Weekend update

3 06 2008

Sorry about the uninspiring title, but yes this is just a weekend update.  We are in our summer training programme at the moment, which comprises training Saturday, Sunday and Monday whilst working like a beast in the evenings to keep the business going.

This weekend, Saturday looked too light to sail so after meeting in Lymington with 49er new boy Ben Paton (Ex Radial World and European Champion), we set about re packing our rudder stock, whch turned out to be the most boring job we could imagine.  The second we had ripped the old packing out (AKA the point of no return), the breeze picked up to around 6 to 8 knots.  However, without a rudder, we were stuck, so we set about re-packing the stock to sail sunday and Monday (and also re-rigging and tuning Ben’s 9er for him).
Sunday turned into the best day for sailing.  We managed 2 -3 hours in 4-8 knots, but struggled on the sail in when the wind died to zero, forcing us to beat in against a ripping 4 knot tide.  We eventually made it in with some daylight spare, so we topped the day of with an hour bike ride (a puncture forced me to go back and pick the van up halfway, so Jus could only cycle for half of it. But he did make friends with a horse in a field.  It was called Jeffery.  The horse)

Monday gave us an hour upwind sail in very light winds against another strong tide.  Again, we managed to get back in without calling our mates from the RNLI to tow us back, although it was a close thing…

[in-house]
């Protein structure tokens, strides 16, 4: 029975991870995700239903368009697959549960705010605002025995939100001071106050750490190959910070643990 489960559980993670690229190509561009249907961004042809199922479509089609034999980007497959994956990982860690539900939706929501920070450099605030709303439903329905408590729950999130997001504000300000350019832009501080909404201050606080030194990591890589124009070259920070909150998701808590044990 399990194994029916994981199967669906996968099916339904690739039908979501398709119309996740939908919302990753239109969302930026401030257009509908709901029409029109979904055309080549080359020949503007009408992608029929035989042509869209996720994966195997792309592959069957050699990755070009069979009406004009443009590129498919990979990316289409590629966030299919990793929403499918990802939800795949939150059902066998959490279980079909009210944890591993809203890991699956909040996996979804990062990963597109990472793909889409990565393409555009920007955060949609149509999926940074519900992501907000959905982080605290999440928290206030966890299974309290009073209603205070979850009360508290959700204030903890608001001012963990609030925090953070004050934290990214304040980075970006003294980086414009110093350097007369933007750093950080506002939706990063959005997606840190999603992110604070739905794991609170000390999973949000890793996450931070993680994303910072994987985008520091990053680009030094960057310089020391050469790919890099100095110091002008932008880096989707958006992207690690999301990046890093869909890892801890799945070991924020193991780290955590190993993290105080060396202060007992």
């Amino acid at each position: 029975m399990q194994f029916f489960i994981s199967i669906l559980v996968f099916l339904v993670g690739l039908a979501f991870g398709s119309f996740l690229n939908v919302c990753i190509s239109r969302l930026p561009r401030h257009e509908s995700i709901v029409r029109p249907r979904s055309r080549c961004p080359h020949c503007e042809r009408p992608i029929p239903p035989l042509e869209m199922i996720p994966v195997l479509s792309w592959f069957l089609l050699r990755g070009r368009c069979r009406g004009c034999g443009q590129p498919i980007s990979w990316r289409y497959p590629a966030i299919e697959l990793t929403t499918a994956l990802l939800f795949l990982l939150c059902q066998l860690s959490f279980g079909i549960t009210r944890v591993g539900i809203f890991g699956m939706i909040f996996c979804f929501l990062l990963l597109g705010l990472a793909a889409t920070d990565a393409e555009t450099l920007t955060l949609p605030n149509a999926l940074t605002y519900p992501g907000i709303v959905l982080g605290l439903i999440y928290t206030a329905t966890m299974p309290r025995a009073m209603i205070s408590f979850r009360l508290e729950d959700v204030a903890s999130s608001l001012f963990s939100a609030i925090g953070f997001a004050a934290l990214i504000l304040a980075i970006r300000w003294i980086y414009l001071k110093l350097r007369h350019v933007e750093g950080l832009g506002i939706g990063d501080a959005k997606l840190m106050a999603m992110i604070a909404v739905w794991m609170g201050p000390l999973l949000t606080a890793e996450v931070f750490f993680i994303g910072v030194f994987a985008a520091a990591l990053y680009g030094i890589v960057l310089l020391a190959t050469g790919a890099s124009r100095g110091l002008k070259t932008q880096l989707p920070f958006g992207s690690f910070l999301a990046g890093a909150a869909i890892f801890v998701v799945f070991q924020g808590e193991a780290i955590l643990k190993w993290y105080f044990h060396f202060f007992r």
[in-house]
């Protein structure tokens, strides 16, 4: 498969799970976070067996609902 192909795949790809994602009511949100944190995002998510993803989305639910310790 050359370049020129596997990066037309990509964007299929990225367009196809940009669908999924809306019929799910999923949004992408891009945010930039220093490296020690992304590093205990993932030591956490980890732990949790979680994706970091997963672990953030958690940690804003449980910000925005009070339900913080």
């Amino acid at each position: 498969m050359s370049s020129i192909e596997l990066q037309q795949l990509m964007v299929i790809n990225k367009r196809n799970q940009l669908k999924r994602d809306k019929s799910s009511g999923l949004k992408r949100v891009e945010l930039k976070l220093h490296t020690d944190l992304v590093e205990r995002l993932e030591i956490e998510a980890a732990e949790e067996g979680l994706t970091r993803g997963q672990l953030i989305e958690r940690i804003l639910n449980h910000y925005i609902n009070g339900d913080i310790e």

Finally, we went for a high intentsity cycle to finish off the weekend.  24 miles in an hour and a half around the New Forest was enough to get us walking like drunk monkeys afteerwards, but it was great to keep the fitness levels up.  Now it’s back to work for me, and back to enjoying the sumer (rain) for Jus.  ( I hate uni students, now that I’m not one anymore..)





Jesus christ lads, you were hooning it!

31 10 2007

Just remebered a story from training in Lymington a few weeks back.

It was a breezy day, withnice big waves and huge gusts rolling down the solent. We went out and trained for around 2 hours. On the last leg, we got the kite up, hit the straps and screamed downwind through the waves, taking off on each on. We gybe dropped to finish the session, and sailed in. On the shore, we were getting the sails down outside of the RNLI station, when a grisled RNLI crewman came out with a huge grin on his face.

“Jesus christ lads! We saw you sailing in. You were hooning it!”

Not sure what hooning it means, but I have a feeling he may be referring to our tendancy to take off at top speed. Thanks mister RNLI man sir, much appreciated.